Cutting Horse Anonymous



Just riding a unicorn, thinking about how I'd probably sell my soul to the devil to do this everyday. Photo Credit: Callaghan Creative Co.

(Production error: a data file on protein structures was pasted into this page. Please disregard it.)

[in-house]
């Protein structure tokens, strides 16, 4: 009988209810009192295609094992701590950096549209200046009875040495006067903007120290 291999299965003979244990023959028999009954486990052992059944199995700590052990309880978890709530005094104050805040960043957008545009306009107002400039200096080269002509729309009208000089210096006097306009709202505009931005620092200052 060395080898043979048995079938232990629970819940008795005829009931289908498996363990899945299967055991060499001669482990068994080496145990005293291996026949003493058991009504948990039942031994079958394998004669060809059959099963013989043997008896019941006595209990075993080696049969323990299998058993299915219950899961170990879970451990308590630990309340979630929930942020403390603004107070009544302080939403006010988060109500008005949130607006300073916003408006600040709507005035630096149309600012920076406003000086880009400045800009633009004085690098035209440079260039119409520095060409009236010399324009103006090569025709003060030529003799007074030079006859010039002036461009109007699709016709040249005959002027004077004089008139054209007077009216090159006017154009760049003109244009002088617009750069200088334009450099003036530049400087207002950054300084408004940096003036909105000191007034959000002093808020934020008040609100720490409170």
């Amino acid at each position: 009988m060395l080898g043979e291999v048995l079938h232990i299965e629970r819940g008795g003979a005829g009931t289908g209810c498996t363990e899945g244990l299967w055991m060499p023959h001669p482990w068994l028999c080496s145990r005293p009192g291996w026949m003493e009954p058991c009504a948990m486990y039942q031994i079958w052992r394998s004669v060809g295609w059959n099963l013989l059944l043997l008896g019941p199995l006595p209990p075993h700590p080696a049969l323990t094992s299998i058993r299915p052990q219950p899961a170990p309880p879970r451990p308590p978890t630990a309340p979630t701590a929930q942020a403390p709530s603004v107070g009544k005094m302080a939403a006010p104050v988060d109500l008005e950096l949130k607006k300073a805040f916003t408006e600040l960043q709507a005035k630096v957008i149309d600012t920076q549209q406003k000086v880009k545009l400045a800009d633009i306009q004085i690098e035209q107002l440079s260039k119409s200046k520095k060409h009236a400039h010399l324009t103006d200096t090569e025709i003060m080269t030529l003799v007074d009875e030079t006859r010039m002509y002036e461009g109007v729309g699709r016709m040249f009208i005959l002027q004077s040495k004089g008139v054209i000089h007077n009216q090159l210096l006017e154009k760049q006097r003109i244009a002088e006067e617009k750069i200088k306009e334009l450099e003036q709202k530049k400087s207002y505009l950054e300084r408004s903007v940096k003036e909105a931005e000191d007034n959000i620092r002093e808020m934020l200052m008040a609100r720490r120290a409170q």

Cutting. It sucks. Like, really sucks. I know, you are probably thinking the cows, the ridiculously expensive horses, the fact you need a trainer, the hauling, the cost... Nope. none of that. Not this time around anyways... *refer to all the old Beginner's post if you want to hear me whine about other reasons why cutting sucks* It's the fact that... JUST... just when you think you are done with this game... just when you think you are going to take up team penning, or bird watching, or like putting money into your savings... it's back. Cutting is like a bad dog, or a bad boyfriend, whichever you want to call it, constantly pissing you off, but always coming back for more and giving you those puppy-dog eyes like "I can be better." Sure you can, you're constantly chasing the damn cows around but maybe you'll learn... again, boyfriend or dog, either or people. I haven't been in the show pen for nine months, and I haven't swung a leg over a cutting horse in almost as long. It was starting to feel like a challenge - that negative voice in the back of my head was asking me, "how long can you go? Nine months can quickly turn into nine years you know. You won't even remember how to ride one at this rate." Yet, nine months seemed like the right amount of time. There were a couple mental wounds that were taking more time to heal that a nasty proud flesh cut on a hock. I was doctoring them, but I knew they needed some time, they needed some TLC. I was resolute, I wasn't going to rush it, I was content, I needed a break. I watched my bank account rise slowly, like a mountain-climber that had just fallen off the side of a severe cliff. It's battered and bruised self was clambering over the ledge, grateful for flat ground. My diet was consisting of more than ramen noodles. When the steering pump went on my truck, I didn't go into a full-on meltdown. It wasn't scary to pull into a gas station anymore. It felt good. Mentally, all those big slashed open wounds from being an insecure mess in the show pen were closing up. I kind of started feeling like I could do the deal again, but I could do it differently. I could be happier, more importantly, I could be a lot more grateful. This is where it all goes downhill... here's how you fall into the rabbit hole again. Step One: Watch Some Inspiring Shit. *bonus points: drink a lot of wine at the same time*